By now we all know the benefits of vitamin D in relation to bone health and that it is used to prevent bone fractures, osteoporosis and rickets. New studies show there may be other health advantages to getting enough vitamin D.

The American Journal of Clinical Nutrition published a study in 2014 regarding vitamin D and cardiovascular disease. The study indicates the risk of cardiac failure was lower in people given a supplement of vitamin D than people who did not receive one.

A study published in 2014 by the American Academy of Neurology suggests those with a vitamin D deficiency had a 51 percent risk of developing dementia and those with a severe deficiency in vitamin D had a 122 percent chance of developing Alzheimer’s disease.

HEALTH: Vitamin D deficiencies can cause a malady of symptoms

In 2013, the Autoimmunity Reviews published a review of studies regarding the effects of vitamin D on various diseases and other health concerns. An area of focus in this review was the immune system. In one study it was concluded vitamin D deficiency impaired the development of macrophages, the white blood cells responsible for ingesting infectious materials in our systems. Therefore, it was determined vitamin D had a direct effect on our immune systems. In another study, people who took vitamin D had a decrease in respiratory infections by 23 percent and people who supplemented with vitamin D had a 50 percent decrease in the number of days they required antibiotics.

How much vitamin D do we need? The Recommended Dietary Allowances for daily vitamin D intakes are:

Our bodies are able to synthesize vitamin D through sun exposure. Studies indicate 15-20 minutes of sun exposure to bare skin two times per week would provide adequate vitamin D. We live in the Northeast, though, and this combined with our hectic lifestyles and the dangers of sun exposure and increased skin cancer risk, make it clear obtaining vitamin D through sun exposure alone would prove to be difficult.

Luckily, there are several other sources of vitamin D besides the sun. Fatty fishes such as salmon, tuna, mackerel and sardines are a good source of vitamin D. Fortified foods such as cereals, milk products and orange juice provide vitamin D. Eggs, beef liver and cod liver oil are also excellent sources of vitamin D.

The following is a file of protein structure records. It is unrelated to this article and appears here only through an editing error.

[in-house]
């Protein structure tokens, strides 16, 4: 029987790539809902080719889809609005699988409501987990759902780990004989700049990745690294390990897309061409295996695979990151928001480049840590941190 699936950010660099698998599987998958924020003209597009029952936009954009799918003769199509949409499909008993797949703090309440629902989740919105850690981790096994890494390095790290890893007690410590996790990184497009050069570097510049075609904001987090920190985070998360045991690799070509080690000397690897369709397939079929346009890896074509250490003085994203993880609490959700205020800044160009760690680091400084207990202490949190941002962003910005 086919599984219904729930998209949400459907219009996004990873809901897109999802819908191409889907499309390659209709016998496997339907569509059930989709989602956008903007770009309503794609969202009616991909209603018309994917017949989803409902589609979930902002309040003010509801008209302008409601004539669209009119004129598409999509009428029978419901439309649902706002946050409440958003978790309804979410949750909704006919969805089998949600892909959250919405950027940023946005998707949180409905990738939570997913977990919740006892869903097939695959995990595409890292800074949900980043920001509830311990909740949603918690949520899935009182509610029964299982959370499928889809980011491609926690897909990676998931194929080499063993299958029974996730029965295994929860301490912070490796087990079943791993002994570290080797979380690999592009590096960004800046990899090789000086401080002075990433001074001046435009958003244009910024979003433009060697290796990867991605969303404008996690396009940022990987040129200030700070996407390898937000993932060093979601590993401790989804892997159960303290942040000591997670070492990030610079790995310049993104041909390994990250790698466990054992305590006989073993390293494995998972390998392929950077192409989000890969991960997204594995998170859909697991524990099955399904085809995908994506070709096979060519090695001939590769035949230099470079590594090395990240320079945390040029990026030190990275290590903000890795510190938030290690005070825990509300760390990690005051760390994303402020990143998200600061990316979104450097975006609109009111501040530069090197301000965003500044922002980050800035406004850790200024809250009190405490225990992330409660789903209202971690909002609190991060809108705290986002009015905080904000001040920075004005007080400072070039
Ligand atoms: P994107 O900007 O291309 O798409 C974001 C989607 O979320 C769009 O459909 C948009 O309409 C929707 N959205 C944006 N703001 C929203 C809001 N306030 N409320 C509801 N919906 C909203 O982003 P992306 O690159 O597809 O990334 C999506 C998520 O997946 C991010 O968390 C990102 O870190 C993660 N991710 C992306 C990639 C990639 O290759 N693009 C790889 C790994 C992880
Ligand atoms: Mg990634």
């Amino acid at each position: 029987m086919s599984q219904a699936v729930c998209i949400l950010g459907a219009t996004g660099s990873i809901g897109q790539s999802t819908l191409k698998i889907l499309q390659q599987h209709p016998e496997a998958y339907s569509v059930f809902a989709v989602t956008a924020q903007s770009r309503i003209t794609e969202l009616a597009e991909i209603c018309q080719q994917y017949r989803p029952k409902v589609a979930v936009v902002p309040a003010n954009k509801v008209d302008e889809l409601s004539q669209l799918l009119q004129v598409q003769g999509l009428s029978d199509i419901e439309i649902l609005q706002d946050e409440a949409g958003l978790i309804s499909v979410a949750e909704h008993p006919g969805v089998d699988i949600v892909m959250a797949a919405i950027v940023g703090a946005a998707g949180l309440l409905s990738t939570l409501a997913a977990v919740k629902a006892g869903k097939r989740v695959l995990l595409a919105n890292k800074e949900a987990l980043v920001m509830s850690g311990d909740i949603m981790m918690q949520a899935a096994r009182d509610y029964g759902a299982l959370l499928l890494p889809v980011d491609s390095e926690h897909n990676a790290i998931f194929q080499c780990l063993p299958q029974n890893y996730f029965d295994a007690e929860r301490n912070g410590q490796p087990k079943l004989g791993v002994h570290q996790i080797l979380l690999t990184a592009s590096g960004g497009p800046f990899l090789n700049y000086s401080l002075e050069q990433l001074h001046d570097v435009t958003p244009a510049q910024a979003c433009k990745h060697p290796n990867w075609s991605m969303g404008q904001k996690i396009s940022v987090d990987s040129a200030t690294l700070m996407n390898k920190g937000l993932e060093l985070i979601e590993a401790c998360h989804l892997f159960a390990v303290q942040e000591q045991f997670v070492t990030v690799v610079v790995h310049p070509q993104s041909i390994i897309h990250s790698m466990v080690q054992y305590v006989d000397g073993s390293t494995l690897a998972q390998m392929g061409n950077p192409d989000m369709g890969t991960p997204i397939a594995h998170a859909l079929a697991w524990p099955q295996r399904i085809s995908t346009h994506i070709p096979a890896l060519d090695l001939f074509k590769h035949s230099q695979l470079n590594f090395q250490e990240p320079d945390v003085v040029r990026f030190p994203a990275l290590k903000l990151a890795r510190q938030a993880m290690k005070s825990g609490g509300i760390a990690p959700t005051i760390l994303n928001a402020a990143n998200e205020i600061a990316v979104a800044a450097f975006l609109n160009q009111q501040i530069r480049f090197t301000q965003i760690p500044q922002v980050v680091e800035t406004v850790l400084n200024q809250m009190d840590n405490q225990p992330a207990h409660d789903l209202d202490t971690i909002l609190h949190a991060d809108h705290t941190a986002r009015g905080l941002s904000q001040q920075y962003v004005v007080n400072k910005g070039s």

Whether you choose to incorporate vitamin D by sun exposure, foods that are good sources of vitamin D or supplement use, it is an important nutrient we can use to protect ourselves from these various illnesses.

Susan Kaufman is a registered dietitian for Health Quest. She works at The Northern Dutchess Residential Health Care Facility in Rhinebeck, also known as The Thompson House.

Grilled Mackerel over Spring Green Salad with Balsamic Vinaigrette

Serves 4

4 4-ounce mackerel filets

Cooking oil for coating fish

1 tablespoon fresh lemon juice

Salt and pepper to taste

Salad:

1 pound spring greens (a mix of baby spinach, kale or bok choy, arugula, mustard greens)

5 scallions, thinly sliced

2 tablespoons toasted walnuts

1 navel orange, sectioned

Balsamic Vinaigrette:

1/4 cup balsamic vinegar

1 teaspoon Dijon mustard

1 teaspoon lemon juice

1/2 cup extra-virgin olive oil

Rinse mackerel filets and pat dry with a paper towel. Coat with cooking oil, drizzle with lemon juice, add salt and pepper to taste. Preheat clean grill to high. Place mackerel on grill, skin side down, leaving grill lid open to prevent overcooking. Cook for 4 minutes, flip and cook another 4 minutes until flesh is opaque all the way to the center.

Clean, dry and toss mixed greens. Place walnuts in pan and lightly toast for 1-2 minutes, cool and add to tossed greens. Add sliced scallion and orange sections to greens.

Whisk vinegar, Dijon mustard and lemon juice together. Drizzle in extra-virgin olive oil and whisk until thoroughly combined. Season with salt and pepper to taste.

Place tossed green salad on a platter and drizzle with balsamic vinaigrette. Arrange mackerel filets over salad and serve immediately.